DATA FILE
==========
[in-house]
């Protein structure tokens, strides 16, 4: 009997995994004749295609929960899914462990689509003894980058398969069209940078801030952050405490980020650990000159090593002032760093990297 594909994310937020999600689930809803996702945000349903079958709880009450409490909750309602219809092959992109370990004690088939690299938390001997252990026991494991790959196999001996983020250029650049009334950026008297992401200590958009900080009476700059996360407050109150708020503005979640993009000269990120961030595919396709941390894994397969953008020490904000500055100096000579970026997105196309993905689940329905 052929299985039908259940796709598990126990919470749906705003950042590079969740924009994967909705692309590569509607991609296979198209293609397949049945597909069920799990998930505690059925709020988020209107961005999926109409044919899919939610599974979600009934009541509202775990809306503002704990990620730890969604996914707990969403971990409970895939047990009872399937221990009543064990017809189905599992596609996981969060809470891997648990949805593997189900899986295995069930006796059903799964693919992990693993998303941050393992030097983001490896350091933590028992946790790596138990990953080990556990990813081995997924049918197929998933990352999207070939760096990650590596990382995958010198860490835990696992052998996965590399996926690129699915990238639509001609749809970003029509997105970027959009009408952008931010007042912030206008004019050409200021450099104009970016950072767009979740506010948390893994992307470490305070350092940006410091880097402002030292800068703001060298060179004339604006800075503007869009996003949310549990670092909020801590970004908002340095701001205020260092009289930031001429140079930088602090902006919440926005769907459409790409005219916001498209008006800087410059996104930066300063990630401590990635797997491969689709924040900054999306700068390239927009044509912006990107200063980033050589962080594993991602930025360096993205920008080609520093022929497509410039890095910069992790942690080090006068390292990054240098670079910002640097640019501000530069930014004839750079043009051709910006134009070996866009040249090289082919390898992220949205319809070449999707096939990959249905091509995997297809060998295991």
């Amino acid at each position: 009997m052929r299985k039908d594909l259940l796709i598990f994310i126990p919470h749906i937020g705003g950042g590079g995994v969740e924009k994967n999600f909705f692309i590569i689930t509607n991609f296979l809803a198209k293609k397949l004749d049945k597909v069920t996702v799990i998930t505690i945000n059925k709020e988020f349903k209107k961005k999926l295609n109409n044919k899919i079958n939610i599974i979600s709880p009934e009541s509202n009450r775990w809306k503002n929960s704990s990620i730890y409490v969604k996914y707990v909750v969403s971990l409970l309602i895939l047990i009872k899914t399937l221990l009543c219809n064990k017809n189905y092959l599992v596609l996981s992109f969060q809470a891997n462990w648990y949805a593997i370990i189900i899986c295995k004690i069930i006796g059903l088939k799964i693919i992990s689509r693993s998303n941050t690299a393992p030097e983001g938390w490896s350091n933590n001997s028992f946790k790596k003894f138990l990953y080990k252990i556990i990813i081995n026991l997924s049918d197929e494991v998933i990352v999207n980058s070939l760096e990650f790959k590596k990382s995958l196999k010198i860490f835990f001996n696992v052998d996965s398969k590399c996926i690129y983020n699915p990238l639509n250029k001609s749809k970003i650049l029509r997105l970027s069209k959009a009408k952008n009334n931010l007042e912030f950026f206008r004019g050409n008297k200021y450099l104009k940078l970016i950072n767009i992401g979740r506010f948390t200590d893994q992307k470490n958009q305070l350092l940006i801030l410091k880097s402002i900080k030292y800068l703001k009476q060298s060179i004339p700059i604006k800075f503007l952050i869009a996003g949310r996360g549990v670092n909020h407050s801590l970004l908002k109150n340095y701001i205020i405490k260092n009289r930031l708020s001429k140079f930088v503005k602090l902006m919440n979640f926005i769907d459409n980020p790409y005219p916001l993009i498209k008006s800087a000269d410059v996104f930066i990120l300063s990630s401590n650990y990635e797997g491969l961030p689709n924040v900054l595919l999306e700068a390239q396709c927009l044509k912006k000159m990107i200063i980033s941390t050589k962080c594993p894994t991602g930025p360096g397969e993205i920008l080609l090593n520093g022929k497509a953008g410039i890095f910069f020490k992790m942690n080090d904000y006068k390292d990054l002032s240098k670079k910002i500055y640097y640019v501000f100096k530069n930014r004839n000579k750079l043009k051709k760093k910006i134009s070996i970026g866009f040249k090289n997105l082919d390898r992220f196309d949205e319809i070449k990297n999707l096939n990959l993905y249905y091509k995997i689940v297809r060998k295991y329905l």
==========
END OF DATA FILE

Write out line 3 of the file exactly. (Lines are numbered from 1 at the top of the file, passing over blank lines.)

């Amino acid at each position: 009997m052929r299985k039908d594909l259940l796709i598990f994310i126990p919470h749906i937020g705003g950042g590079g995994v969740e924009k994967n999600f909705f692309i590569i689930t509607n991609f296979l809803a198209k293609k397949l004749d049945k597909v069920t996702v799990i998930t505690i945000n059925k709020e988020f349903k209107k961005k999926l295609n109409n044919k899919i079958n939610i599974i979600s709880p009934e009541s509202n009450r775990w809306k503002n929960s704990s990620i730890y409490v969604k996914y707990v909750v969403s971990l409970l309602i895939l047990i009872k899914t399937l221990l009543c219809n064990k017809n189905y092959l599992v596609l996981s992109f969060q809470a891997n462990w648990y949805a593997i370990i189900i899986c295995k004690i069930i006796g059903l088939k799964i693919i992990s689509r693993s998303n941050t690299a393992p030097e983001g938390w490896s350091n933590n001997s028992f946790k790596k003894f138990l990953y080990k252990i556990i990813i081995n026991l997924s049918d197929e494991v998933i990352v999207n980058s070939l760096e990650f790959k590596k990382s995958l196999k010198i860490f835990f001996n696992v052998d996965s398969k590399c996926i690129y983020n699915p990238l639509n250029k001609s749809k970003i650049l029509r997105l970027s069209k959009a009408k952008n009334n931010l007042e912030f950026f206008r004019g050409n008297k200021y450099l104009k940078l970016i950072n767009i992401g979740r506010f948390t200590d893994q992307k470490n958009q305070l350092l940006i801030l410091k880097s402002i900080k030292y800068l703001k009476q060298s060179i004339p700059i604006k800075f503007l952050i869009a996003g949310r996360g549990v670092n909020h407050s801590l970004l908002k109150n340095y701001i205020i405490k260092n009289r930031l708020s001429k140079f930088v503005k602090l902006m919440n979640f926005i769907d459409n980020p790409y005219p916001l993009i498209k008006s800087a000269d410059v996104f930066i990120l300063s990630s401590n650990y990635e797997g491969l961030p689709n924040v900054l595919l999306e700068a390239q396709c927009l044509k912006k000159m990107i200063i980033s941390t050589k962080c594993p894994t991602g930025p360096g397969e993205i920008l080609l090593n520093g022929k497509a953008g410039i890095f910069f020490k992790m942690n080090d904000y006068k390292d990054l002032s240098k670079k910002i500055y640097y640019v501000f100096k530069n930014r004839n000579k750079l043009k051709k760093k910006i134009s070996i970026g866009f040249k090289n997105l082919d390898r992220f196309d949205e319809i070449k990297n999707l096939n990959l993905y249905y091509k995997i689940v297809r060998k295991y329905l």